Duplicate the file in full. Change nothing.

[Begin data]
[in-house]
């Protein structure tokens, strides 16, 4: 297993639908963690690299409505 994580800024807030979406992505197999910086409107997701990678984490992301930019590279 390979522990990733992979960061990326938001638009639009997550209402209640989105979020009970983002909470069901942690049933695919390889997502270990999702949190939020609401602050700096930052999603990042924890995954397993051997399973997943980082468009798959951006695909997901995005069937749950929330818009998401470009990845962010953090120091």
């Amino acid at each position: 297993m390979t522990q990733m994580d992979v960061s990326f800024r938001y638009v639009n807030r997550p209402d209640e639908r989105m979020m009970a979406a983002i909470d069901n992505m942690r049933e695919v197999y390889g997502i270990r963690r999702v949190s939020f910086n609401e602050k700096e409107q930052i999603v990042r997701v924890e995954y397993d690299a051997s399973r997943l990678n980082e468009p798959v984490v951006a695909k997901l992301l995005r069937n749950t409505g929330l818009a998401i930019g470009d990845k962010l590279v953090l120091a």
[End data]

[in-house]
């Protein structure tokens, strides 16, 4: 297993639908963690690299409505 994580800024807030979406992505197999910086409107997701990678984490992301930019590279 390979522990990733992979960061990326938001638009639009997550209402209640989105979020009970983002909470069901942690049933695919390889997502270990999702949190939020609401602050700096930052999603990042924890995954397993051997399973997943980082468009798959951006695909997901995005069937749950929330818009998401470009990845962010953090120091």
């Amino acid at each position: 297993m390979t522990q990733m994580d992979v960061s990326f800024r938001y638009v639009n807030r997550p209402d209640e639908r989105m979020m009970a979406a983002i909470d069901n992505m942690r049933e695919v197999y390889g997502i270990r963690r999702v949190s939020f910086n609401e602050k700096e409107q930052i999603v990042r997701v924890e995954y397993d690299a051997s399973r997943l990678n980082e468009p798959v984490v951006a695909k997901l992301l995005r069937n749950t409505g929330l818009a998401i930019g470009d990845k962010l590279v953090l120091a």